Yes! Finally! Major transplanting was started today. 🙂
The first thing I needed to finish was topping up the low raised bed they were going into.
Since the snow melted away, we’ve been adding our kitchen compost in the trench, which already had some straw in it, and I even tossed in the soil from various pots we had, from house plants that died, to seed starts from last year that didn’t germinate. The last layer before adding the soil was some fresh grass clippings.
This is the first time this pile of garden soil has been uncovered since last year.
So. Many. Thistles!
And those roots go all the way though the pile.
Which meant I had to bring the makeshift soil sifter into service, so get as many of the roots as possible out. It was long and tedious, but at least it was made a bit easier by scavenging a couple of scrap boards out of a pile to support the steel mesh, rather than the found branches I was using before. Sifting the soil had to be a gentle process, because there were SO many worms.
I kept the worms for the new bed. 😀
After the soil was added, stove pellets were scattered across the top and hydrated so act as a thin mulch. It won’t stop any weeds, but it will help keep the soil surface from compacting. After several soakings, the sawdust was spread evenly with the back of a fan rake.
It took a couple of hours, but I could finally transplant the kulli corn!
They had a major root system going! It made it difficult to get them out of the bins, then pull apart the tubes. The toilet paper really wanted to come apart!
With the larger bin, it was even more difficult to get them out, and the whole thing ended up falling out and apart. I think only one corn plant actually got broken, though. We’ll see if it makes it.
I counted the seedlings, then marked three rows of 20 evenly spaced spots for the corn. The actual total was 58, including some smaller ones that may or may not make it. We ordered 100 seeds, and there were extras, so we’re looking at roughly 50% germination rate. Which I don’t mind. We would have had trouble finding space for more. They are quite closely planted, as it is. Which should be good for improving pollination.
Of the remaining rolls, I broke apart the cardboard and rifled through it. No sign of the remaining seeds that did not germinate. The carboard went into the compost pile, while the remaining soil was used to top dress any seedlings that looked like they could use it.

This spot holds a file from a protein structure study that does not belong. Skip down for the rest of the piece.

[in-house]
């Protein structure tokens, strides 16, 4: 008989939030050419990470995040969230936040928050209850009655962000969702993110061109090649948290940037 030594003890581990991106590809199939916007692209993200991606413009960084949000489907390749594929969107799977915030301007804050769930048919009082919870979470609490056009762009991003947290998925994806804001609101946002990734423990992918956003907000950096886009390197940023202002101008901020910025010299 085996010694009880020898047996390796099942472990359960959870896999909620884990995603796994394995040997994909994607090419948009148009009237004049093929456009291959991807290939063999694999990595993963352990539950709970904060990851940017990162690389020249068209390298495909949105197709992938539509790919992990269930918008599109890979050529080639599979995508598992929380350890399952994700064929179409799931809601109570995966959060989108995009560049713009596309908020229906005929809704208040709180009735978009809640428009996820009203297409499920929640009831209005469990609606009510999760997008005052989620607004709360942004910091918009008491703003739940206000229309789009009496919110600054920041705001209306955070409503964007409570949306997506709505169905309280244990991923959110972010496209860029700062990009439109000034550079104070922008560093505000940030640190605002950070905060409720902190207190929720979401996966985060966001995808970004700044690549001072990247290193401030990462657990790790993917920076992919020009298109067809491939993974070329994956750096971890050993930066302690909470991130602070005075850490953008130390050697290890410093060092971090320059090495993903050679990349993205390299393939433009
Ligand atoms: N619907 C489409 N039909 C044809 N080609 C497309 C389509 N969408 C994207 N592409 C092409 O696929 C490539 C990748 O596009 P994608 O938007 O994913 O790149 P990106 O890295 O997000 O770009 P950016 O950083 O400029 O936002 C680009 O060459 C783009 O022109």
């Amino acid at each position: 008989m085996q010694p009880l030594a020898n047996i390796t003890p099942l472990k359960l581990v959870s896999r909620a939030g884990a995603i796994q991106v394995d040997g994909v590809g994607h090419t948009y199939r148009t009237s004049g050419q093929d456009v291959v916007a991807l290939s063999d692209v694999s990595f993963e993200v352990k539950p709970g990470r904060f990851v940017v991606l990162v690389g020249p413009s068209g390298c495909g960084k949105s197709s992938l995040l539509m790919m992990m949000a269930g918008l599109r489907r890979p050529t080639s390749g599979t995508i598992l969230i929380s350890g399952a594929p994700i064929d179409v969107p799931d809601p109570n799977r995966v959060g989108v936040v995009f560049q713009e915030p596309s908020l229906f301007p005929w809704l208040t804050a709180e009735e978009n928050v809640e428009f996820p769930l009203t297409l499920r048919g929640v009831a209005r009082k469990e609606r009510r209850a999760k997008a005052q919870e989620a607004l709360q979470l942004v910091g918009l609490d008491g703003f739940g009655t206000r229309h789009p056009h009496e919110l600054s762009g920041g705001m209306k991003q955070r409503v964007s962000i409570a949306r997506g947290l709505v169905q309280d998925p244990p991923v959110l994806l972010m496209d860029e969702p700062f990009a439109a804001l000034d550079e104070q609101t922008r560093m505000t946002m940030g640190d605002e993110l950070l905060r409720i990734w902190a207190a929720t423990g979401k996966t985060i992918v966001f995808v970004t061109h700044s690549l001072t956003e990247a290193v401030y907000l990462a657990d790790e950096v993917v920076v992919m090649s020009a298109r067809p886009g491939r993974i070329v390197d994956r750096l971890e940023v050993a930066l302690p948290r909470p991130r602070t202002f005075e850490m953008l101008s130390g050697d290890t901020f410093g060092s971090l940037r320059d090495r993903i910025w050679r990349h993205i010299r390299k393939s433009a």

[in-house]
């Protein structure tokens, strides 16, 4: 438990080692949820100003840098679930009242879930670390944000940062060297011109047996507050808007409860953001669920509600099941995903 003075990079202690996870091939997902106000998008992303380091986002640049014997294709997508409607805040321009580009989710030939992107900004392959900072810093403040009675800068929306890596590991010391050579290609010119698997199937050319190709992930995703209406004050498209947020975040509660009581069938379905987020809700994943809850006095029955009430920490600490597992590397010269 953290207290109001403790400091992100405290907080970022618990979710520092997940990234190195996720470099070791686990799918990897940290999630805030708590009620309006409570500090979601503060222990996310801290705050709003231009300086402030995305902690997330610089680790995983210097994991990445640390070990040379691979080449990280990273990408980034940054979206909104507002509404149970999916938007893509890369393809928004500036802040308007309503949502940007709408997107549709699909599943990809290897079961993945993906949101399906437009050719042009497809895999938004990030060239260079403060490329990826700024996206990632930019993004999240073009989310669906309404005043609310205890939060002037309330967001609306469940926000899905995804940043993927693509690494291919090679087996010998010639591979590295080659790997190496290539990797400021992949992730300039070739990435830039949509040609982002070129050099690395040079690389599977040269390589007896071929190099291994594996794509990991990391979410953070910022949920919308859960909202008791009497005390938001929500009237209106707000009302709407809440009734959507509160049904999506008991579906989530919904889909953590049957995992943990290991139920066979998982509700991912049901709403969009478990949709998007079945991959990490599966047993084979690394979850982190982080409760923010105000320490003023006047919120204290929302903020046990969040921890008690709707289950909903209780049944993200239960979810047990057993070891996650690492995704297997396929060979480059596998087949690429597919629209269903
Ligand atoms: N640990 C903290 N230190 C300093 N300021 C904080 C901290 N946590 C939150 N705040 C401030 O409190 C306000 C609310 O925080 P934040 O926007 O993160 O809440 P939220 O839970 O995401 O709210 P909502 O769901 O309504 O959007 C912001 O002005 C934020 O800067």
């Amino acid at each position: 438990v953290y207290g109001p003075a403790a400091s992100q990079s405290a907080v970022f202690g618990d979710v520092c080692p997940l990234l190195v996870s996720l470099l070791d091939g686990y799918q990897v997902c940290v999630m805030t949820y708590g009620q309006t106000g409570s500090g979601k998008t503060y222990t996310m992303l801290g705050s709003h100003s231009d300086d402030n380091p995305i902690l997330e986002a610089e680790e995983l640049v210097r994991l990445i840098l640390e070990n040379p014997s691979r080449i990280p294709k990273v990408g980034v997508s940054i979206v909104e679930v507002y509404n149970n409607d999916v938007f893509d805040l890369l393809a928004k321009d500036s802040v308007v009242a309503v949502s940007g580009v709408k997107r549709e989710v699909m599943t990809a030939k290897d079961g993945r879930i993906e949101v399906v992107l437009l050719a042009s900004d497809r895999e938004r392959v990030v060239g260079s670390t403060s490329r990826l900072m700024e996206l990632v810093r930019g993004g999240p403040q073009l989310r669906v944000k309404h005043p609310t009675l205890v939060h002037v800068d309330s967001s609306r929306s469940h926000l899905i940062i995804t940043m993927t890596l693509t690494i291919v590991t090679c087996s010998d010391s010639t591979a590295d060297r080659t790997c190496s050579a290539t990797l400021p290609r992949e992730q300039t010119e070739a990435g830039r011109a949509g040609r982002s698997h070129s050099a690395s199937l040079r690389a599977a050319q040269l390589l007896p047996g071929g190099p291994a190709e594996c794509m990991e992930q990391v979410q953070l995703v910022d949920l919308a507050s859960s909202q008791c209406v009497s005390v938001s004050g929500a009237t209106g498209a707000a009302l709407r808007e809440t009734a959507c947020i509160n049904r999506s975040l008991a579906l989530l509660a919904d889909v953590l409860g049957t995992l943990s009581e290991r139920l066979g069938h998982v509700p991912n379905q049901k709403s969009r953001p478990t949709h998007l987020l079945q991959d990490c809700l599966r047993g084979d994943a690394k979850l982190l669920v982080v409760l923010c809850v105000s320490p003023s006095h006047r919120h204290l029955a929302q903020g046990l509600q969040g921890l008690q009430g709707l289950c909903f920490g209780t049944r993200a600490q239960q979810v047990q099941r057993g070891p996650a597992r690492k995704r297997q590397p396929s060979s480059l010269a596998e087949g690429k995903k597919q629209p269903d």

I had also grabbed a bag of bush beans from last year, picking the one that looked like it had fewer seeds. That was the yellow “Golden Rod” variety. We still have some green bush beans left, too.
I counted the bean seeds and there was 38 – which was perfect! I could plant two rows of 19 beans, in between the corn.
As they are “old” seeds, I don’t expect 100% germination. This bed is very densely planted, but they should be complimentary.
The corn, however, needed to be protected. The question was, how?
I made a trip to the barn and dug out the T posts I spotted in one corner, a while back. There turned out to be 6 of them, all different lengths.
I had to dig holes to be able to set them, using a garden trowel, since a spade would have been just too big. Within inches, I was hitting water, then rocks and gravel. After placing the posts and trying to push the soil back against them, there was literally water, shooting out from the ground, as I stomped on the soil!
We have no post pounder, so I found a heavy hammer to try and drive them deeper. Especially the longest one, but I think that one ended up hitting a rock. Being the short person that I am, for the taller once, I had to stand on the corners of the bed to reach. Even with a board across the corner to stand on, I was wobbling all over the place! LOL
Once they were in, I strung some twine around to further support the net, once it was added. That was a job that had to wait for when the girls were available.
In the two garlic beds, the nearer one had only 6 remaining garlic coming up – and one of those was barely there. I could find no sign of the few others that had emerged, as well.
I decided to transplant those 6 garlic into the other bed. That one has a lot more garlic trying to grow, but there was still plenty of space at one end to transplant the remaining 6 of the other variety.
The left a bed available for planting into, which we did end up doing.
The main challenge was, how do we cover the bed with netting, yet still be able to access the plants, easily, for weeding and eventual harvesting of yellow beans.
Piece of pool noodles were added to the tops of the posts, so they wouldn’t tear apart the net. When the one on the tallest post fell off, I left it. If it tears, it’ll only go down to the twine, and will actually line up better with the rest.
When I brought the T posts out of the barn, I also grabbed a stack of narrow pipes. I have no idea what they were for, or why they were stored there, but I figured the might make good supports. The short ends of the net are wrapped around those pipes and zip tied into place. For the long sides, we zip tied narrow fence posts we found… somewhere, to weigh down the netting. Any gaps were further secured with ground staples. If we want to tend the bed, we can remove the ground staples and lift the poles to get under the netting.
Hopefully, that will work out.
The corn can potentially grow to 8 ft tall, which is higher than the netting, but if they do get that tall, we’ll deal with it, then.
That was my big job for today, but it wasn’t the only one we got accomplished! I’ll write about that, in my next post. 🙂